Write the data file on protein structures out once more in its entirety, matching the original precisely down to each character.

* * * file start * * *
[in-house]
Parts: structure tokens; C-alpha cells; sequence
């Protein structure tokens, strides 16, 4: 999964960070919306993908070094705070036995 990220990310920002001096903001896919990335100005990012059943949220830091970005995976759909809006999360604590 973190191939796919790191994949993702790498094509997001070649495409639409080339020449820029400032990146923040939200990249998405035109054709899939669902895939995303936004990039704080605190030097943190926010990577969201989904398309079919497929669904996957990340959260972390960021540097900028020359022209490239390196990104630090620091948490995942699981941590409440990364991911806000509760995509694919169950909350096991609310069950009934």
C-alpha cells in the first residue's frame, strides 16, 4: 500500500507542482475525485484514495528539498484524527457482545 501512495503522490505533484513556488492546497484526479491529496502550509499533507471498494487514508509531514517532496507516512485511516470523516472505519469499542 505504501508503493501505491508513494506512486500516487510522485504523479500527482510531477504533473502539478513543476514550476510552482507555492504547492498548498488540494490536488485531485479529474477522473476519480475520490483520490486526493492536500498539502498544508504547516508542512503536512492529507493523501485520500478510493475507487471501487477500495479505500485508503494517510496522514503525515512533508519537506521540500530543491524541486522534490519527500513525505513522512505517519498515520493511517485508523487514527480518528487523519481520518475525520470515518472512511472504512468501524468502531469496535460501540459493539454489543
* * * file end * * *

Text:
[in-house]
Parts: structure tokens; C-alpha cells; sequence
């Protein structure tokens, strides 16, 4: 999964960070919306993908070094705070036995 990220990310920002001096903001896919990335100005990012059943949220830091970005995976759909809006999360604590 973190191939796919790191994949993702790498094509997001070649495409639409080339020449820029400032990146923040939200990249998405035109054709899939669902895939995303936004990039704080605190030097943190926010990577969201989904398309079919497929669904996957990340959260972390960021540097900028020359022209490239390196990104630090620091948490995942699981941590409440990364991911806000509760995509694919169950909350096991609310069950009934």
C-alpha cells in the first residue's frame, strides 16, 4: 500500500507542482475525485484514495528539498484524527457482545 501512495503522490505533484513556488492546497484526479491529496502550509499533507471498494487514508509531514517532496507516512485511516470523516472505519469499542 505504501508503493501505491508513494506512486500516487510522485504523479500527482510531477504533473502539478513543476514550476510552482507555492504547492498548498488540494490536488485531485479529474477522473476519480475520490483520490486526493492536500498539502498544508504547516508542512503536512492529507493523501485520500478510493475507487471501487477500495479505500485508503494517510496522514503525515512533508519537506521540500530543491524541486522534490519527500513525505513522512505517519498515520493511517485508523487514527480518528487523519481520518475525520470515518472512511472504512468501524468502531469496535460501540459493539454489543